173756 Can I change this? Program adaptation in the real world

Tuesday, October 28, 2008: 9:20 AM

Taleria R. Fuller, PhD , MANILA Consulting Group, Inc., Atlanta, GA
Carla Poindexter White, MPH , Division of Reproductive Health/Applied Sciences Branch, Centers for Disease Control and Prevention, Atlanta, GA
Lori Rolleri, MPH, MSW , ETR Associates, Bellerose, NY
Judith F. Clark, MPH , Hawaii Youth Services Network, Honolulu, HI
Kathryn L. Braun, DrPH , University of Hawaii, and Papa Ola Lokahi, Honolulu, HI
Darlene Du Brall-Tudela, BS , Hawaii Youth Services Network, Honolulu, HI
The adolescent pregnancy rate in the U.S. was at its lowest rate in 30 years, down 36% since its peak in 1990, however a recent report indicated a 3% increase in the birth rate from 2005 to 2006 for adolescents ages 15-19. The U.S. continues to have the highest adolescent pregnancy and birth rates of all industrialized nations. Racial and ethnic disparities continue to persist, with the pregnancy rate for Whites, ages 15-19 in 2002 at 65 per 1,000 women, compared to 131 and 134 per 1,000 for Hispanics and Blacks, respectively. Moreover, approximately nine million youth, ages 15-24 acquired an STD each year. Research demonstrates that science-based programs (SBP) are an effective method to reducing the pregnancy and STD risk among youth. As part of the CDC's Promoting Science Based Approaches (PSBA) program, the Adaptation Guidelines were developed to assist youth serving professionals interested in adapting and implementing SBP. We will discuss how the Adaptation Guidelines fit into a systematic program planning, implementation, and evaluation process called PSBA-GTO. In addition, we will describe the phases of adaptation that are designed to prepare practitioners to identify the most appropriate adaptations and learn how to effectively monitor them. In doing so, we will define the key terms of adaptation, including core components, BDI logic model, and make a distinction between green, yellow, and red light adaptations. Lastly, we will report recommendations from local program providers, including the need for brief, practical, and user-friendly adaptation resources and tools.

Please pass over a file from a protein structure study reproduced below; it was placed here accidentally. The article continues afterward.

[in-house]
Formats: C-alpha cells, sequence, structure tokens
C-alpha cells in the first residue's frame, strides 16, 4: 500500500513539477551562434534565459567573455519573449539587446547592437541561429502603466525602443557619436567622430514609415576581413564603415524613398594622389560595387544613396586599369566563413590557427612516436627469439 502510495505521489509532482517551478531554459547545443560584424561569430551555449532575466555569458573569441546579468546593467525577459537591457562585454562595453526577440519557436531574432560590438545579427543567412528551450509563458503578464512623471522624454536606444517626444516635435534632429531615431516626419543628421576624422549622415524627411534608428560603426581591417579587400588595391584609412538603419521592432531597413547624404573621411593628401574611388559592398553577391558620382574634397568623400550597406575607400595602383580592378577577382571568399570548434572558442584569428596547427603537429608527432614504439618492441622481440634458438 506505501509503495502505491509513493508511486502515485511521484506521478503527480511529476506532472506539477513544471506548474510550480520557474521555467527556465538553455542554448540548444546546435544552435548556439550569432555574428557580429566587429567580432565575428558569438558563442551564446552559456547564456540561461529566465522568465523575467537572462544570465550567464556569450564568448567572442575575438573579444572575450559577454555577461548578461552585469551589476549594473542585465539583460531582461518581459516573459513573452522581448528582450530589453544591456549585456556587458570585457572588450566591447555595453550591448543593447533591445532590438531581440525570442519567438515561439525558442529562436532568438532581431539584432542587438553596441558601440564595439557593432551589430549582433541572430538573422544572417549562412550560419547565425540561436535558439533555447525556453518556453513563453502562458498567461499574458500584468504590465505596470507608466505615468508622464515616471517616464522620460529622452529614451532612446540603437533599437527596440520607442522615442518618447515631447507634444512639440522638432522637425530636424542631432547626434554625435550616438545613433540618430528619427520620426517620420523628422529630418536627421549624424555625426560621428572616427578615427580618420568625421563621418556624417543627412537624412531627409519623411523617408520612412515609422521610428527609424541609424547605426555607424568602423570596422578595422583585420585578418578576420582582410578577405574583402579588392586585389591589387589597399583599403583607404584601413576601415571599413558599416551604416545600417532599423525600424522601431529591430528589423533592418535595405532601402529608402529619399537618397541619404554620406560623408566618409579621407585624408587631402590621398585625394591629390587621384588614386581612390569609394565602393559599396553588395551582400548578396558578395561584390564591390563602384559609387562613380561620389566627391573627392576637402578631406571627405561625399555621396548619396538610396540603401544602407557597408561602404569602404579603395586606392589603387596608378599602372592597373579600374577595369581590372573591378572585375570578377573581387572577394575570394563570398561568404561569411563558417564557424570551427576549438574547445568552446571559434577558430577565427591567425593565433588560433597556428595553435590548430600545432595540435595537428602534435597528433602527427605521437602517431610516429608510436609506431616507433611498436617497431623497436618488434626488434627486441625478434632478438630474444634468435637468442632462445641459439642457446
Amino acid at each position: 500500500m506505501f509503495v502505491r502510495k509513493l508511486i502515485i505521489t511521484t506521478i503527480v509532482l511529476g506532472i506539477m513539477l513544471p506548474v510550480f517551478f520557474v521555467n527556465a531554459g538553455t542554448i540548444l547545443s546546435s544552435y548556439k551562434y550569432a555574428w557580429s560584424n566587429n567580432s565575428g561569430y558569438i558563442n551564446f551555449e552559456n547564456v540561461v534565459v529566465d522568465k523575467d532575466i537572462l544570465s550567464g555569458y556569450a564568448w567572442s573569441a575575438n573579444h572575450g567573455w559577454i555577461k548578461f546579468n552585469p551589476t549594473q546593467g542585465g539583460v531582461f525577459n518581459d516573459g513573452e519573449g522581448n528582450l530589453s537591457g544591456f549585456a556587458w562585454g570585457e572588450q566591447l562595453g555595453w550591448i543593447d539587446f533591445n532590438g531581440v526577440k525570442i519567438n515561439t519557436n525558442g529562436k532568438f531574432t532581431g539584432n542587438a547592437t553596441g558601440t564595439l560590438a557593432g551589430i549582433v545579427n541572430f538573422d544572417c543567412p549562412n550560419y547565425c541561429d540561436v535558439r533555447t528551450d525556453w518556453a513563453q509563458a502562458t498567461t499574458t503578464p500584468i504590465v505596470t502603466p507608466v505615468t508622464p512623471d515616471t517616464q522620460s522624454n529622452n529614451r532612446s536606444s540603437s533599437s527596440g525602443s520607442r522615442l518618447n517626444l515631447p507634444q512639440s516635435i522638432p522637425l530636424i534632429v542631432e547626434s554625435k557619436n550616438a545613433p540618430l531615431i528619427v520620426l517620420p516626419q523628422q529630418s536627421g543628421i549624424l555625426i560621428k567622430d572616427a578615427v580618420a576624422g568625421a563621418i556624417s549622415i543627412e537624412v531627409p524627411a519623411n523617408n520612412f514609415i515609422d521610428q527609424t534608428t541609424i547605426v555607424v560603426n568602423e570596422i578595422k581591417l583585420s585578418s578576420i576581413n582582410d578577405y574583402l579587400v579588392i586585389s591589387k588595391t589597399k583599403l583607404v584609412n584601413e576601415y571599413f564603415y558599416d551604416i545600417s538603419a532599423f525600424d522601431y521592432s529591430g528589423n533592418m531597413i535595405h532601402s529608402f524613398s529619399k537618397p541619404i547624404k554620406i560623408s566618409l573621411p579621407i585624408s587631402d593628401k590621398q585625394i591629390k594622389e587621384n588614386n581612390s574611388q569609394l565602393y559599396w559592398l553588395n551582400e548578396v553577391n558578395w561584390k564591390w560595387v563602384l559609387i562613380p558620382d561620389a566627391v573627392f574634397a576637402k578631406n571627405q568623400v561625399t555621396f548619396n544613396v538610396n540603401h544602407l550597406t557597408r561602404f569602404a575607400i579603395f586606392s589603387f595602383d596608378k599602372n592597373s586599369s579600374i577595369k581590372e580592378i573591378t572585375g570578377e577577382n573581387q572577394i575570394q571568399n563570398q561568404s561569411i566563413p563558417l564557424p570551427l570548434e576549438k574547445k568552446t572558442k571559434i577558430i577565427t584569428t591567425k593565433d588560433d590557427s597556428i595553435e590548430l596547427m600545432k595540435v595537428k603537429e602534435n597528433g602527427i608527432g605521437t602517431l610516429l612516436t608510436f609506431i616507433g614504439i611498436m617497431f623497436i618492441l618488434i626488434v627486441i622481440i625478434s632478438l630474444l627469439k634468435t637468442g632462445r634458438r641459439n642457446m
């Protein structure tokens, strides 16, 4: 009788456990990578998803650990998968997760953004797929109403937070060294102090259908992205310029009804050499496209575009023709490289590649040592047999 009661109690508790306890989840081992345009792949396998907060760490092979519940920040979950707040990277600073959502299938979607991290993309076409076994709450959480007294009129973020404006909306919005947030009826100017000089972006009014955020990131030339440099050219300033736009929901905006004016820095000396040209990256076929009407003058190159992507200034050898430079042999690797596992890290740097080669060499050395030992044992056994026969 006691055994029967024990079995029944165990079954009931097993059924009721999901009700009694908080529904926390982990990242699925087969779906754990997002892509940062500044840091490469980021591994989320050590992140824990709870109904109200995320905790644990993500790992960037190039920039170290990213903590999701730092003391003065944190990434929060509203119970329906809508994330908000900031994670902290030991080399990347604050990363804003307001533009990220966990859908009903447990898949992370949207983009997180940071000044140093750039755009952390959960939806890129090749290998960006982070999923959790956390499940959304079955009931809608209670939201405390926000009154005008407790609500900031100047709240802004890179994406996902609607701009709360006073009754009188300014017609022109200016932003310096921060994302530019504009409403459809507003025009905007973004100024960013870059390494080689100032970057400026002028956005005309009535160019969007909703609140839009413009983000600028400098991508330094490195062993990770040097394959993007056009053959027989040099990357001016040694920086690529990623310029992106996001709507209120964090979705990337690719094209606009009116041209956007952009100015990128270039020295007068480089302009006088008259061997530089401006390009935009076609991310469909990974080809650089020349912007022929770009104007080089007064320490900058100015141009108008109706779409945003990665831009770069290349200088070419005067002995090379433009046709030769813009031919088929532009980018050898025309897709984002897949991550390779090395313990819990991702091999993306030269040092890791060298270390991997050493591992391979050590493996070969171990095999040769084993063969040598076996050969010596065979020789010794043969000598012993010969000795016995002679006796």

Learning Objectives:
1. Articulate how the Adaptation Guidelines fit into the CDC Division of Reproductive Health (DRH) Promoting Science-Based Approaches to Prevent Teen Pregnancy (PSBA) Getting to Outcomes (GTO) planning process for local organizations. 2. Describe the phases of the Adaptation Guidelines. 3. Describe recommendations from local program providers on the adaptation guidelines and tools.

Keywords: Adolescent Health, Teen Pregnancy Prevention

Presenting author's disclosure statement:

Qualified on the content I am responsible for because: I am a Health Educator and work as a CDC Project Officer on projects that address teen pregnancy/STI/HIV prevention.
Any relevant financial relationships? No

I agree to comply with the American Public Health Association Conflict of Interest and Commercial Support Guidelines, and to disclose to the participants any off-label or experimental uses of a commercial product or service discussed in my presentation.